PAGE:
My wife often asks me as to why do I peer at passing scenes with so much interest during our intra and intercity travels. I tell her that even the shortest of journeys unfolds a medley of scenes and events, which may inspire a story for my columns. Take for example the time when I, along with my family was travelling from Islamabad to Bhurban for a well-earned rest. It was perhaps providence that prompted us to take the old Murree Road instead of the Expressway. Halfway to our destination, we stopped at a ‘restaurant’ for a breather and found a wrinkled ‘baba’, bent double under a load of firewood, working his way laboriously down the steep goat track. On an urge I left my boisterous relatives busy with their ‘Lays and Pepsis’, to meet the old character at the point where the track joined the metaled road.I stepped forward in order that I may help the old man unburden himself – and found my story.

The deep blue eyes that had lost none of their ‘fire’ looked at me amusedly and a benign smile appeared on a visage seamed with years of earning a hard living. In a voice that belied age, the object of my endeavors put his hand on my shoulderwith the words, “Son, I shall carry my own load, while you must carry yours. If everyone follows this principle, this world would be a much better place – would it not?” Totally humbled in the presence of such wisdom, I requested him to join me in a cup of ‘doodhpatti’ and then spent the next twenty minutes in one of the most instructive encounters that I have ever had in my life.

Baba Allahdad turned out to be a retired soldier, who had served the country faithfully for two decades and then retired honorably somewhere in the early sixties. He talked of old times while loudly sipping his tea and I hung on to his words for fear that I might miss them and would then be unable to reproduce them for my readers.

“I do not wish to tell you much about my time in the Army because I have no words to describe it. I tell my grandchildren, one of whom is following my footsteps that there was honor and pride in what we were doing. We were a family, where our officers stood with us through thick and thin. It was because of this camaraderie that we were willing to lay down our lives for them. One morning in early September 1965, which was about one year after I retired, my son came running to me to tell me that India had attacked Pakistan in Lahore and the City had fallen. I threw down my ‘pail’ (a digging implement akin to the ‘Kahi’ of the Punjab Plains) and ran down to my neighbor’s house to listen to the radio. I found the house locked so I simply caught the first Murree Hills Transport bus that passed my way and presented myself at the recruiting office in Rawalpindi. Never for a second did the thought come to me that I had left my home with only the clothes on my back and without telling my family where I was going.” I looked at my ‘baba’ with increasing reverence and saw that his eyes were glistening with tears. These were perhaps tears of pride for being there when his country needed him or maybe tears in memory of lost friends, who had laid down their lives so that we may survive.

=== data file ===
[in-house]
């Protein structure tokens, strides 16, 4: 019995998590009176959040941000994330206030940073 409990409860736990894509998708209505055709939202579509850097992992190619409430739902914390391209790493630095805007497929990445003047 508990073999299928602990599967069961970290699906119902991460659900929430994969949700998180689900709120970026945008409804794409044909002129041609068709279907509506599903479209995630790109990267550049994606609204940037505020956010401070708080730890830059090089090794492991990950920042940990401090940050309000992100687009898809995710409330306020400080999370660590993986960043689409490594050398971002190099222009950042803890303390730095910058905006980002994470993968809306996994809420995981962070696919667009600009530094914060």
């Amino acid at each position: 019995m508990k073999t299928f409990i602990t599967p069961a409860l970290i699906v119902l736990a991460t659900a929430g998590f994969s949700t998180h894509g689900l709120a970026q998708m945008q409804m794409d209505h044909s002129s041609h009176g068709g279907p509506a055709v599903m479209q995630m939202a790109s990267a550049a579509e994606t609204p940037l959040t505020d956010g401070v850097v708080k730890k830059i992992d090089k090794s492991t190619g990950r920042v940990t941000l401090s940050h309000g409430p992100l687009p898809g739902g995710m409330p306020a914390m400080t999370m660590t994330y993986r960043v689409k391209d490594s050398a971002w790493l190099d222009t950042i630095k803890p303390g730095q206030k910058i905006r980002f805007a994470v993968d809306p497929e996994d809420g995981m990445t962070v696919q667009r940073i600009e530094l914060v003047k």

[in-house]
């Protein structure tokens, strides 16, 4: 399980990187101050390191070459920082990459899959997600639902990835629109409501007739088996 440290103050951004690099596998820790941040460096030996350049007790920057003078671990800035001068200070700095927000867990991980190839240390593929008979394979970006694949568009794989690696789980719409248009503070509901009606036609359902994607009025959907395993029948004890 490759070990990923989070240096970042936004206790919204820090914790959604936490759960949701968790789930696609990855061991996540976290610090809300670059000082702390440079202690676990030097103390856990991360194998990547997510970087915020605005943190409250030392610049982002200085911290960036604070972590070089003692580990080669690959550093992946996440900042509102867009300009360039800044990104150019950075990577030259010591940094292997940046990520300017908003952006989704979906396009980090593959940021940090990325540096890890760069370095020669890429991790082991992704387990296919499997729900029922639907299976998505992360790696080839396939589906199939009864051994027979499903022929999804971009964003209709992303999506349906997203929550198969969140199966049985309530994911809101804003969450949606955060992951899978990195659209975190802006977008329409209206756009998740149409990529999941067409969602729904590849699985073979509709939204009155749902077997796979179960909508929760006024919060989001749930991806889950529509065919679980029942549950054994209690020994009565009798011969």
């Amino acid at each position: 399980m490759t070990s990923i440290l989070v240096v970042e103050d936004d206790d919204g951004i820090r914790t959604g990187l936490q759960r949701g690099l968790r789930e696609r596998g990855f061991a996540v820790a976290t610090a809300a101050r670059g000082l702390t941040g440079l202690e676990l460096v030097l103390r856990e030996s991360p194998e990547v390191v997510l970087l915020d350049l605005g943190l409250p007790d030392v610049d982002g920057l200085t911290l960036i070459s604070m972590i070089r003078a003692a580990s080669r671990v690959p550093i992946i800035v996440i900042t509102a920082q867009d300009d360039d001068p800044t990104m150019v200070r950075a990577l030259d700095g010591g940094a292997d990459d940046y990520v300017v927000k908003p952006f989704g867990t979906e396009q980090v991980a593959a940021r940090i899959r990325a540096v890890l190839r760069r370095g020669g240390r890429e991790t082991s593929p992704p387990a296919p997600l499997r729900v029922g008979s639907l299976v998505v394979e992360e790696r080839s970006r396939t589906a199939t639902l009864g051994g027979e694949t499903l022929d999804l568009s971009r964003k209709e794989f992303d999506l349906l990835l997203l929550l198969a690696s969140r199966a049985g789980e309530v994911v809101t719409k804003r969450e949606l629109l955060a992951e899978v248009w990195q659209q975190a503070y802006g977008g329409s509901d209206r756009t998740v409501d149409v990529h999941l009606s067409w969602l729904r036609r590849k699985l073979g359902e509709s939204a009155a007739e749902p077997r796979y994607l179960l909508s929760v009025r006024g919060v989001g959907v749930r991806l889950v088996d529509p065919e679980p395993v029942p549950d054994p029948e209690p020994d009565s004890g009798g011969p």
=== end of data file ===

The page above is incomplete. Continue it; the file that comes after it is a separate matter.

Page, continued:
I spent the rest of the drive to our destination in a somber mood thinking of the frivolity, callousness and corruption that hallmarks our lives. Perhaps this sixth of September, it would be well dear readers, to take a short trip to a monument on the banks of the BRB Canal and read the following Urdu lines inscribed in stone:

“Dear Brothers and Sisters, when you return to your homes, tell our countrymen (and women) that we sacrificed our ‘today’ for their tomorrow”.

The writer belongs to a very old and established family of the Walled City. His forte is the study of History.